Is life a Miracle?

comments 4
leaving Christianity / the godless side / the post-God side

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Christians love to talk about the miracle of life.  In fact, I associated this feeling of specialness and self-importance with Christianity itself, assuming this religion held the monopoly on having purpose, being chosen, one-of-a-kind, rare, and entirely unique.  This correlation continued into my unbelief and contributed largely to my feeling of disconnect, unimportance, aloneness, and a deep despair due to my constant what’s-the-point thinking.

Apart from being angering at the (hopefully) unintentional manipulation of religion to keep congregants believing (similarly discussed in my earlier post A lie that nearly ruined me) by taking ownership of the miraculous, such affiliation between religion and “being special” is just plain incorrect.

This is hopeful for those of us outside of faith.

While there may not be a sentient entity responsible for my existence, every molecule in my body is the result of an extremely rare series of extremely specific events multiplied by nearly infinite to the point that, by all intents and purposes, I shouldn’t exist.  Yet here I am.

I am.

I AM.  That name, sacred of YHWH, the tetragram for the Hebrew God, now the Judeo-Christian Omnipotent being, used to evoke awe-struck fear and reverence within me.  And now I feel such a deep connection to those two words to where I have the ownership of them, not some authority over me.

A year ago, I cried often at the thought that I wasn’t intended.  I wasn’t planned, created.  I just was.  But now, I feel freedom from having a great big being in the universe (and yet so close to me that not a single thought of mine was private) owning my soul.  I own it now.  I, an entirely rare sentient being, LIVE and exist with full control of MYSELF.  This is freedom — no longer being dependent upon another for my joy, but finding it within the solitude and sentience of myself, a scientific improbability.  Yet, I am.

The link below displays a powerful mathematical and visual representation of the miraculousness of life:

What are the odds that I exist??

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The Author

I'm a closet atheist christian missionary. Paradigm shifts happen frequently for those who allow themselves to think critically about currently held beliefs and openly about new ones. I’ve developed the skill, or perhaps addiction, for change but the community around me is slow to catch up -- and would damn me if they knew where I stood.

4 Comments

  1. Gorf says

    I remember, ten months ago, you still believed abortions were wrong. I’m just curious whether your views have evolved? I was surprised by a friend of a friend who said that she used to say she was pro-choice, but she would never have an abortion herself; but now that she has three children, if she and her husband were to accidentally get her pregnant, she would consider aborting. I don’t know whether she believes in God. But if I didn’t believe in God and an afterlife, I think I would mourn the intentional severance of human life all the more painfully.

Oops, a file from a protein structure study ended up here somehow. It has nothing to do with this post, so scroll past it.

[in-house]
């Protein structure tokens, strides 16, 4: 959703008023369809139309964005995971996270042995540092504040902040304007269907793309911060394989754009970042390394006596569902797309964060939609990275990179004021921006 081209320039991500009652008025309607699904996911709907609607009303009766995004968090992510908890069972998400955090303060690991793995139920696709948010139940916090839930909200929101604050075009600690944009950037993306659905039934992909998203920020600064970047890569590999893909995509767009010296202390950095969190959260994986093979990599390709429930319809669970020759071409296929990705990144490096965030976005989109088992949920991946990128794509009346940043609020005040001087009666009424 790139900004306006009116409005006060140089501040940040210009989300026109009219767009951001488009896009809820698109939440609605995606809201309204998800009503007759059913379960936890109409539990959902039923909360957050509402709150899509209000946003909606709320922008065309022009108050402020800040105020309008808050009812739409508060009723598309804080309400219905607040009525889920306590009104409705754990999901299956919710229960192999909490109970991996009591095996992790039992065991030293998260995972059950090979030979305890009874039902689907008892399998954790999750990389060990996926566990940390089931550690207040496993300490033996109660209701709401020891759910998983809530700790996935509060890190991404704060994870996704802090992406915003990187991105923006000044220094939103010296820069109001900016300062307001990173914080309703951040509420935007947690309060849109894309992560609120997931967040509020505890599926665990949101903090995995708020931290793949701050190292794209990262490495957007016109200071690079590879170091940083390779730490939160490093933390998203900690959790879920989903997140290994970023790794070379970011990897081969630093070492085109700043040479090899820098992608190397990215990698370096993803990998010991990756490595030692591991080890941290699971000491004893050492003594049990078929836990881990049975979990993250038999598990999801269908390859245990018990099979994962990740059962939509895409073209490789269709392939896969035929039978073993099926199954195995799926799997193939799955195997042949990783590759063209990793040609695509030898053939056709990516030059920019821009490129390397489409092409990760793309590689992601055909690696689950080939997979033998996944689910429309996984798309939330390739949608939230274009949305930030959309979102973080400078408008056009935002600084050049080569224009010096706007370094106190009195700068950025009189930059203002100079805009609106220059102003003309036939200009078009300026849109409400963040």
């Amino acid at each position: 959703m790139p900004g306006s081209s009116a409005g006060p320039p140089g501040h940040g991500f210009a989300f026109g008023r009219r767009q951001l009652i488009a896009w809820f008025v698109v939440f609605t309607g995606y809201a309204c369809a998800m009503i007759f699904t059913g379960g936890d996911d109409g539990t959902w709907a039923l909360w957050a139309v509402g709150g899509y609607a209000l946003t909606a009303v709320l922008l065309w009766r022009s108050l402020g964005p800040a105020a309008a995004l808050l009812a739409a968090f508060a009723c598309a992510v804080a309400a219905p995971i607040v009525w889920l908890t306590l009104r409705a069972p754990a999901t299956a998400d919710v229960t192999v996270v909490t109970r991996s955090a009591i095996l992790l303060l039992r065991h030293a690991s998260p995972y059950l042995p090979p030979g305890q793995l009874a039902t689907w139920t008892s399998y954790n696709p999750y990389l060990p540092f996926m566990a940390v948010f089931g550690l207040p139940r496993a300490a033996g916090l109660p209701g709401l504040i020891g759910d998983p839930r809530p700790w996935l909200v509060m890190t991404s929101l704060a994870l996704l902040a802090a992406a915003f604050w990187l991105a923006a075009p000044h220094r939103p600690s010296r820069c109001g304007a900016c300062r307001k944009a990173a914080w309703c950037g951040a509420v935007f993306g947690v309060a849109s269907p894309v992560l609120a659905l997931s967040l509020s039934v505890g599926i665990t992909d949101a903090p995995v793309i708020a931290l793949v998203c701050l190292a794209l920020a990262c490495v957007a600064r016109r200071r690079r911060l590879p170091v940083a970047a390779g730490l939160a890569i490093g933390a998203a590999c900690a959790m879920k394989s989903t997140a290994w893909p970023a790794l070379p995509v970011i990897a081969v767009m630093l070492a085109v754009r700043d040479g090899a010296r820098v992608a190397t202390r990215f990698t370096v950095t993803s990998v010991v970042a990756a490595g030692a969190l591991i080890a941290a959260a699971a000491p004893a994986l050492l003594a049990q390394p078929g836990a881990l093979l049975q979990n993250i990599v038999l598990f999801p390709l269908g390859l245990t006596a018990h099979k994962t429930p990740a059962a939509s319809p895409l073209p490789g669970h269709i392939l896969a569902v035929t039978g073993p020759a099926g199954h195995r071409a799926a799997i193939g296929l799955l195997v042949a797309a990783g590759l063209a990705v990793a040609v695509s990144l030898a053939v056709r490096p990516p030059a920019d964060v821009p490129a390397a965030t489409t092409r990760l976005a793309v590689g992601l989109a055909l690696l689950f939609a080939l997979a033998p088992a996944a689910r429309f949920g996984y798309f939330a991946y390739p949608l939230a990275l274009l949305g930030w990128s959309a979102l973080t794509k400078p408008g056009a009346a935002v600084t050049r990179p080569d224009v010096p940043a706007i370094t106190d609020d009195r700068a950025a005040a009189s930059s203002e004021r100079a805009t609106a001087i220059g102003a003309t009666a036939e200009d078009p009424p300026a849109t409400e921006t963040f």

Of course, whether pro-choice or pro-life, I would support stronger support systems for impoverished mothers and mothers-to-be, and provide incentives for keeping the baby and giving it up for adoption as an alternative. This is one fundamental flaw I see with the conservative approach–too little focus on human lives *after* they are born.

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  2. Violet says

    You know gorf, it’s easy to mourn the intentional severance of life when you have not had to walk in certain extremely painful shoes. I am the disabled mother of a seriously disabled child, and the reality of our lives is hell on earth. I was a devout catholic and pro-life previously, now I’m an atheist and pro-choice. Some things you just have to *live* through to understand the other side of the coin.

    Teal, have you seen this wonderful video about how we’re made of stardust?

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  3. This is great, Teal! I have gone through this same evolution. Right after I left Christianity, I argued vehemently with an atheist friend about whether humans have inherent worth. I later came to realize that the concept of inherent worth only held weight if one believed that humans were God’s special, “made-in-his-image” creations—and I didn’t believe that anymore. And then I got bummed out, with the “what’s-the-point” mindset, just like you…and then I learned more about evolution, and now am back to a new kind of awe about being alive! It’s great to hear someone else express this transition.

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  4. Violet, your pain and your child’s pain must be extraordinary to consider the possibility of having never existed (ie. being aborted prior to birth) to be an appealing option. There are people who live in excruciating pain every moment of their lives, or who lack the ability to control their bodies, and other ailments. My heart aches for my landlord, whose daughter was beat up and left for dead on the train tacks years ago, and who is now quadriplegic. Even if I have an accident or other illness in the future, I will still be unable to empathize with *everyone*’s disabilities and situations. Thank you for sharing with me your viewpoint on this.

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